Why Clutch Is Overrated

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Sports fans shouldn't value the fourth quarter more than the second—but they do.

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Who said LeBron James isn't clutch? In the fourth quarter of last night's loss to the Boston Celtics, he went 4-of-7 from the field for 11 points, carrying the Heat while the rest of the team went 1-of-15 for seven points.

Whoops, I lied. That wasn't the fourth quarter. It was the second quarter. In fact, James actually put up just four shots for the final 8:10 of the game, leading most of sports media to once again question his so-called "clutchness." But the fact that I lied isn't important. What's important is: Did the fact that I lied in the first paragraph matter? Is there any reason to think that the fourth quarter is really more important than the second?

The good sports fan's answer to this question is that of course it matters. Clutchness is next to greatness. Players don't go down in history for random second-quarter lay-ups, but rather for game-clinching fourth-quarter buckets. It's not how you start, but how you finish, and so on.

The mathematical answer is more boring, but also more accurate. Clutchness is a myth. It's not just a myth for the fact that the sample size of "clutch shots" is almost always too small to make a meaningful judgment, nor just for the fact that many players tend to perform very close to their overall average in "high-pressure" situations (i.e.: being clutch really just means not choking). It's a myth because we fetishize an athlete's performance at the end of a game even though we know--or should at least allow ourselves to recognize--that games aren't won and lost exclusively in the closing seconds.

Let's stick with basketball for our purposes. Consider this thought experiment. Imagine a guard who makes every shot he attempts, forever. What is his most valuable point? You'll agree the answer is: none of them, and all of them. They are all equally valuable. There is a boring sameness to his performance.

But when confronted with randomness and less-than-100-percent field-goal percentages in the real world, we are more likely to judge certain shots as being more important--and, implicitly, more valuable--than others. James notched 30 points on 25 shots with 13 rebounds in 45 minutes. Does the distribution of those points make them more or less valuable? No. Is fourth-quarter performance more statistically important than second-quarter performance? No. The only difference between two points scored at 8:30 in the second quarter and two points scored at 0:01 in the fourth quarter is the significance we attribute to it.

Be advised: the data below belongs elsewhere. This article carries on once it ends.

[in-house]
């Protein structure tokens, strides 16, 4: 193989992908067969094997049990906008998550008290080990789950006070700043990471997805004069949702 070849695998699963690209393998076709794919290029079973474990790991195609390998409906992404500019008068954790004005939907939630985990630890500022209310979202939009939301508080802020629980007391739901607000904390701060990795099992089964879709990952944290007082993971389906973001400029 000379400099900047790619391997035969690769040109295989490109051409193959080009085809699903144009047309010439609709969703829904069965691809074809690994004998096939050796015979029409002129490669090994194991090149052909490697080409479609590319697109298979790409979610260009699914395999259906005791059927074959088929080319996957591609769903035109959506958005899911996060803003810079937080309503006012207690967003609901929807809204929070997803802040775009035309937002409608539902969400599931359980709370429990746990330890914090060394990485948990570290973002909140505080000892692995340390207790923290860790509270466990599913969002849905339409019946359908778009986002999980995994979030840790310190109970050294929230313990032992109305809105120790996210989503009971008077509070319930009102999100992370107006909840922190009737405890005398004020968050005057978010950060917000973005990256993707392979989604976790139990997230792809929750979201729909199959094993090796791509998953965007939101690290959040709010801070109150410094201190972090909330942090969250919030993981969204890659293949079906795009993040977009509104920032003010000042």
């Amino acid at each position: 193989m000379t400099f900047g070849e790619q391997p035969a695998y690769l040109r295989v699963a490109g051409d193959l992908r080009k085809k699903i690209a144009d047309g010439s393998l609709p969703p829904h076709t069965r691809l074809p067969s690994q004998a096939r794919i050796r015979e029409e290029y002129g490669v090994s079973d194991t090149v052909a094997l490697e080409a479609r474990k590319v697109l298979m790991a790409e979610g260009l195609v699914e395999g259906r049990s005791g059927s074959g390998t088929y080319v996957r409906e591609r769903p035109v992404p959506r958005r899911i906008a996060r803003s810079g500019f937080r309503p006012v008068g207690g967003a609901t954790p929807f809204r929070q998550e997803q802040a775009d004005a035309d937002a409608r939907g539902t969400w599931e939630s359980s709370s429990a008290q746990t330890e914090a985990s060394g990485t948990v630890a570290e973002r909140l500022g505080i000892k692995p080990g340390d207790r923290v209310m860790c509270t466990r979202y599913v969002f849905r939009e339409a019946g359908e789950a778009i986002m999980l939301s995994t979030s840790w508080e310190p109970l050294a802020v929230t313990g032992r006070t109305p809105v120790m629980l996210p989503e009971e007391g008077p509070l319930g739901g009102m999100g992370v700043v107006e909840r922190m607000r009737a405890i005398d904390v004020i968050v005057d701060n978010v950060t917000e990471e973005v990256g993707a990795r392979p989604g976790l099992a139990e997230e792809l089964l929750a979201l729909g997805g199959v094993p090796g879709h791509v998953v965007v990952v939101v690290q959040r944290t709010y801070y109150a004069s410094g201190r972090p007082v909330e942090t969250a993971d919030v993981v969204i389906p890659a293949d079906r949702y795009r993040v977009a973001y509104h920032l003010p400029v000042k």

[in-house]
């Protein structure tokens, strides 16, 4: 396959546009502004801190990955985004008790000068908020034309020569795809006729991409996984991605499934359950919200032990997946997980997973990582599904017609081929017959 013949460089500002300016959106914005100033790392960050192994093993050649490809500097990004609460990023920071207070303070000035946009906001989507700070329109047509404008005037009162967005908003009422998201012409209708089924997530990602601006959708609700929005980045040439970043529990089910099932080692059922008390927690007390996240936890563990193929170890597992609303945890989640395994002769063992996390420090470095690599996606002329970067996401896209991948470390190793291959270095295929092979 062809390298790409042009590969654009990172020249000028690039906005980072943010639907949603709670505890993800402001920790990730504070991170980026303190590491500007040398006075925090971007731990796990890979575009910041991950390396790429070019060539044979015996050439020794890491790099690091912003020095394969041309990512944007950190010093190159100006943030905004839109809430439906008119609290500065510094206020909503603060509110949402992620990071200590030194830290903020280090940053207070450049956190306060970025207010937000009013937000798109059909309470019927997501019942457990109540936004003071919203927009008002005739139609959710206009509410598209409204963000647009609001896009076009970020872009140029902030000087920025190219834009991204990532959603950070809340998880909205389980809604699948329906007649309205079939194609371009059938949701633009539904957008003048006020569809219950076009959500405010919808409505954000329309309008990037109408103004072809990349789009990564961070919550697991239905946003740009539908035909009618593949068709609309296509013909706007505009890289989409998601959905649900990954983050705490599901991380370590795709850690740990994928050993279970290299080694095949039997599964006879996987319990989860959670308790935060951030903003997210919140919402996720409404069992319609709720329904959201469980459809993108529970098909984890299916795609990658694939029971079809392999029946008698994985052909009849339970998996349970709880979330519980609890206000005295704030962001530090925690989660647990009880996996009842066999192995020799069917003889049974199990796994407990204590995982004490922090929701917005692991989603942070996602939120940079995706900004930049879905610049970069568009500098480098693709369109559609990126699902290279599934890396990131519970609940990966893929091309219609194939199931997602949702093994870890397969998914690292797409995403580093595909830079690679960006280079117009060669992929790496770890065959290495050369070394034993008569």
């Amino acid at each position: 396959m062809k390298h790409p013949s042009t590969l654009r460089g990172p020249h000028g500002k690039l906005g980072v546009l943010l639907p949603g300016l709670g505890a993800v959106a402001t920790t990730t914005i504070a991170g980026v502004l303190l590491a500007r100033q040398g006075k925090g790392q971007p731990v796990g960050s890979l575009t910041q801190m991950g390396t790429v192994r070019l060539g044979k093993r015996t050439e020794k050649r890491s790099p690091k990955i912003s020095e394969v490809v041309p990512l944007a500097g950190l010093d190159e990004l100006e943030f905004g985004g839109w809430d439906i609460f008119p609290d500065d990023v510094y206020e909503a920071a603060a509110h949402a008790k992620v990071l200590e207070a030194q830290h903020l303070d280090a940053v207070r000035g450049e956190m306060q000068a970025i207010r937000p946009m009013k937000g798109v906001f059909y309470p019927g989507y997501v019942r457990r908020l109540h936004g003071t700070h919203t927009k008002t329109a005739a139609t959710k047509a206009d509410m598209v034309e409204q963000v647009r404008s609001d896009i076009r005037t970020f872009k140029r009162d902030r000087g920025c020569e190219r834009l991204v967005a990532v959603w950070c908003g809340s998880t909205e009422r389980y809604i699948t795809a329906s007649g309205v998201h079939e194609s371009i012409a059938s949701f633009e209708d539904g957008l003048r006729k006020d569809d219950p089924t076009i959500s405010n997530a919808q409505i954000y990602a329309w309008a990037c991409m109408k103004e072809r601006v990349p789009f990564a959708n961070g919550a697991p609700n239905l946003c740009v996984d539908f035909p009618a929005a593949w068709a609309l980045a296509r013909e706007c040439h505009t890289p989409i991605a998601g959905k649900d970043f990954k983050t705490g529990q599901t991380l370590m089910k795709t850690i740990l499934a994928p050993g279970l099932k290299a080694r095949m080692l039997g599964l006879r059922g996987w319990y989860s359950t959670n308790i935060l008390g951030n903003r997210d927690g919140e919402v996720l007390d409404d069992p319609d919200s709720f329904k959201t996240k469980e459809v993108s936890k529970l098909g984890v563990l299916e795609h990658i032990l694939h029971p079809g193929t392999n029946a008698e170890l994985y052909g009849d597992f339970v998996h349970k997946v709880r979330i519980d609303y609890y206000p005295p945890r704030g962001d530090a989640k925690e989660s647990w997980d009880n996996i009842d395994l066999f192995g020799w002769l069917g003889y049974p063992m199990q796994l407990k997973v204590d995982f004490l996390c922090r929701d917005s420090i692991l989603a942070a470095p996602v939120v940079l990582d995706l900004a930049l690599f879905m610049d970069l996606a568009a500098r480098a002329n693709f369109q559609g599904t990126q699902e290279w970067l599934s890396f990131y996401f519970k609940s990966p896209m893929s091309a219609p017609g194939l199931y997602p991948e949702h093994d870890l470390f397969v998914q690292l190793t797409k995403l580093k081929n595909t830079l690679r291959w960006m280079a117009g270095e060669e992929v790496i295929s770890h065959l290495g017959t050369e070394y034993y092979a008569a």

There are all sort of psychological explanations for this misattribution, but I think the most important is one that Daniel Kahneman and Amos Tversky have called "availability bias." The short story is that last-second makes and misses are easy to remember--i.e.: they are "available" to our remembering brains--so we're more likely to assign meaning to them.

The longer story is this. Humans are fond of explanations. This gets us into trouble when we're faced with the task of judging probability or frequency. So, to easily reach conclusions, we rely on heuristics, or short cuts, to explain away probabilistic events with stories. Why did LeBron miss a three-pointer toward the end of last night's game? The boring answer is that he, like practically every player, is a less-than-50-percent three-point shooter and there is a less-than-50-percent chance that he'll make any given three-pointer. But, as any sports announcer will tell you, the "real" answer is that LeBron isn't clutch. Nevermind that he made all the team's three-pointers in the second quarter. Who remembers a second-quarter three? Nobody. It's not "available" to us. And, therefore, it's less likely to shape our opinion of LeBron.

Sports media is availability bias on steroids. Consider this ostensibly fair take from ESPN: "Which is worse, LeBron's teammates essentially letting him down for the first three quarters of the game, or LeBron letting his teammates down in the game's most critical minutes?" The fact that this question is being asked is absurd, when you think about it. It is obviously worse to play poorly for 30 minutes than for 5 minutes. But we consider the end of a game to be "most critical," as if the points literally are worth more. The last points of a game aren't special. They're just the last. The most available. The most likely to leave an impression.

Keeping availability bias in mind, I'll conclude with this summation: The fourth quarter matters--just as much as the first. The final five points of a game count--just as much as the second five points of a game. In close contests, we give preference to the field goal that breaks a last-minute tie, and discount the bucket that extends a lead from three to five in the third quarter. Why do we do this? Because sports are random, and the search for meaning is primal. A match is ultimately captivating because, unlike everything else in life, it ends, and there are easy losers and winners, and we want our conclusions about games to be as cut-and-dry as the outcome. In doing so, we miss the forest for the last tree.

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Derek Thompson is a senior editor at The Atlantic, where he writes about economics, labor markets, and the entertainment business.

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